Why Slow the Cars?
Do you want your streets to become safer and more economically resilient? Streets that are built for people, using traditional development patterns, can help you achieve both of those goals. It may sound counterintuitive, but streets with wide lanes and huge clearance zones are actually more dangerous than narrower, slower streets. Without better design by planners and engineers, we’ll never pull our cities and towns out of the financial insolvency that has resulted from our current road design, much less stop the daily occurrence of tragic deaths on our roadways.
On this page, you'll find resources and ideas to help you take the lead as an engineer or planner and start implementing real, no-nonsense approaches to safer, more productive streets.
The “safety features” built into our modern streets are often downright dangerous. It's time to use the forgiveness of slow speeds instead of forgiving design.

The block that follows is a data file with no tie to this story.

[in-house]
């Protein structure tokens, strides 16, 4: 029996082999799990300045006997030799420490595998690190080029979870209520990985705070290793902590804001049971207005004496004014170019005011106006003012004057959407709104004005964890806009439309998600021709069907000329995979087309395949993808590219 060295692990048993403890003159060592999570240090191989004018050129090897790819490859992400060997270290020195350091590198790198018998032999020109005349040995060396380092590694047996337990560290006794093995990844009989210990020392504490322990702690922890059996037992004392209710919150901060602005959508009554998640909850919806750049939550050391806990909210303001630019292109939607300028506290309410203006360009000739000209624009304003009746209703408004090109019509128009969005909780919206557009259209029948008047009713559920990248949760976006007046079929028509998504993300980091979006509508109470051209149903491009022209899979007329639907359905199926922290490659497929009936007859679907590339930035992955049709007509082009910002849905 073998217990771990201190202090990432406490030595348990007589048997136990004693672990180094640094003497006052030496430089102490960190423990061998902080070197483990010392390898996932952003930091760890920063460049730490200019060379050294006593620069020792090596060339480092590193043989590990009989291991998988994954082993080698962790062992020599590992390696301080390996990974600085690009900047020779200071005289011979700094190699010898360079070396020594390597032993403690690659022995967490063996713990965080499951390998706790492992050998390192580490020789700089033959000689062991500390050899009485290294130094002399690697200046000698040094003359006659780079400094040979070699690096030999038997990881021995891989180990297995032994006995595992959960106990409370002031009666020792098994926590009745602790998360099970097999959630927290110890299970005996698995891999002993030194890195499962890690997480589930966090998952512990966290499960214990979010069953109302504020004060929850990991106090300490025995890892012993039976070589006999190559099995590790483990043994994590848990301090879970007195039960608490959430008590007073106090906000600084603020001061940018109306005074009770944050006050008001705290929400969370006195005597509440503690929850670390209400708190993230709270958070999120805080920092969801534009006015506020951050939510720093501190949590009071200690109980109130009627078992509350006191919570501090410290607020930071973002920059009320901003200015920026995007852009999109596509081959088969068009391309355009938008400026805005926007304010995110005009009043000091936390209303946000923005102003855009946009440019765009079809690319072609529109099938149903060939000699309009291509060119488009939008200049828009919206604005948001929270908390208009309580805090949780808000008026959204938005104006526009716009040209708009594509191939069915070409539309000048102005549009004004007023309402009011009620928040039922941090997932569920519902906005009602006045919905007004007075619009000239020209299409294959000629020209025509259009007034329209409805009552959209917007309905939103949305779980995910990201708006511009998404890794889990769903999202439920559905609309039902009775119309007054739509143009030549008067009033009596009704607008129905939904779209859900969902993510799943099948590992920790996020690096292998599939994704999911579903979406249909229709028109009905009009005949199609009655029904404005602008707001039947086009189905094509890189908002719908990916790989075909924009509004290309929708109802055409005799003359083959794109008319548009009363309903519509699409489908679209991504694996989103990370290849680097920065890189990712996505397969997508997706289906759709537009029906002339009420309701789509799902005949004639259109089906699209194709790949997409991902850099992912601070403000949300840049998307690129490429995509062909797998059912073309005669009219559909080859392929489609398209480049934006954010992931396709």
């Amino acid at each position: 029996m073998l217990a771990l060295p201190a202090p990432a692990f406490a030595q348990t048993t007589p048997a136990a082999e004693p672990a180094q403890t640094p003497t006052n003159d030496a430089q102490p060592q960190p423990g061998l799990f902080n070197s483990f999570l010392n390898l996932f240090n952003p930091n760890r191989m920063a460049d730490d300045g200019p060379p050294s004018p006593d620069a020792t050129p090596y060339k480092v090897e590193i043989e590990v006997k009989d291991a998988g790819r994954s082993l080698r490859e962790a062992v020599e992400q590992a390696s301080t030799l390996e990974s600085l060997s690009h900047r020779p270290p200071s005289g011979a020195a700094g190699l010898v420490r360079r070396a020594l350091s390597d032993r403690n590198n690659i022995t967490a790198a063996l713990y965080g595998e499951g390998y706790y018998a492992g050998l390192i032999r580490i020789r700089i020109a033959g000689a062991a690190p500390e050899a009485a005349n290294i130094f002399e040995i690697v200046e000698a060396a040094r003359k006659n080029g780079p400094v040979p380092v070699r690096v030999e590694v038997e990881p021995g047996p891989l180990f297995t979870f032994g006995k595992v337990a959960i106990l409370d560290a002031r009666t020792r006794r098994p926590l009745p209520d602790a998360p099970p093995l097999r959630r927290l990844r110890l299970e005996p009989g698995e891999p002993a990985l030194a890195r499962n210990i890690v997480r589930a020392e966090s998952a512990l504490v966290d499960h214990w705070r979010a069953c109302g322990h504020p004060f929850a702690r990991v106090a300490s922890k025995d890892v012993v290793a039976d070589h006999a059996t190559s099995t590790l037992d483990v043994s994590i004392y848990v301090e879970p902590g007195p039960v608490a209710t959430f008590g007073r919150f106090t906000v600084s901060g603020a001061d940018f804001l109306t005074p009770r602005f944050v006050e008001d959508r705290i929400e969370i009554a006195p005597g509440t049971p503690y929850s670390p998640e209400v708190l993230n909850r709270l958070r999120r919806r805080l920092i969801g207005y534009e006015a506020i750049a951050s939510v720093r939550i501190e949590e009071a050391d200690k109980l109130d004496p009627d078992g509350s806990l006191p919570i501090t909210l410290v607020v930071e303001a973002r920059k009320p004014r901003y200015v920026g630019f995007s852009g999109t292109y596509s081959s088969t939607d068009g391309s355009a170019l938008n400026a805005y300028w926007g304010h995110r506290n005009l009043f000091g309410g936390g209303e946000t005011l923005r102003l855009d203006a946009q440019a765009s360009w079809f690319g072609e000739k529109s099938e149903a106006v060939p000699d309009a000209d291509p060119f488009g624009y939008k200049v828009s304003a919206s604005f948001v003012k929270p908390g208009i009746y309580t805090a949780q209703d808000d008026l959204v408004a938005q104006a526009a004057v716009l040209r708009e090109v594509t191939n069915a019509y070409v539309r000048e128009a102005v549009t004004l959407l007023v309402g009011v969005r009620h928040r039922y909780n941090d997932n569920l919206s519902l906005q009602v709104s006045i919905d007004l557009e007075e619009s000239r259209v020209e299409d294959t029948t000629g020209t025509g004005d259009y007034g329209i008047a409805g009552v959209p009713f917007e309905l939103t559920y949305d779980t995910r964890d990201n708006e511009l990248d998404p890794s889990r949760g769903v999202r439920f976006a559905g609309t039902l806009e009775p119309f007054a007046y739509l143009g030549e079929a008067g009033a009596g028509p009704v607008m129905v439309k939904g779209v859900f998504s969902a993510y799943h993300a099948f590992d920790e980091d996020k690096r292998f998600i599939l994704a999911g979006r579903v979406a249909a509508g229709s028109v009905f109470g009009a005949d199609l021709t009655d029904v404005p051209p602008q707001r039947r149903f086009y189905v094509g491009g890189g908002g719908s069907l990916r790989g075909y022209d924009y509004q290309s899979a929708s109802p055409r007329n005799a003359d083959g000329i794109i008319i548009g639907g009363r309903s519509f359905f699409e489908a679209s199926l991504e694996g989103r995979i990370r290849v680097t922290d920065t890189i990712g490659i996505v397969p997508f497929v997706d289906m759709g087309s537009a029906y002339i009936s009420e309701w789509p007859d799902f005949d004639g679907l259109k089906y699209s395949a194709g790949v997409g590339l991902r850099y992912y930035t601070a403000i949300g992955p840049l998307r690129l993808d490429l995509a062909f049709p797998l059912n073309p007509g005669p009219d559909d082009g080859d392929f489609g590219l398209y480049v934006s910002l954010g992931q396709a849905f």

Watch the recording from our latest webcast to learn why.
Are you working to make streets safer and more prosperous for residents in your town? Join a community of people who are pushing for these changes in towns across America.
Four years ago, a fellow civil engineer in Minnesota tried (unsuccessfully) to challenge Strong Towns president Chuck Marohn’s license, in retaliation for Strong Towns’s criticism of infrastructure lobbying organizations. This incident still says a lot today about the need for reform in the profession.
When an intersection checks all the boxes on the traffic engineer’s checklist—efficient flow, reduced crash rate, check—but remains a completely hostile place for humans, and we point that out, what happens? Often, the engineers don’t even seem to hear what we’re saying.
(Top photo source: AHOC)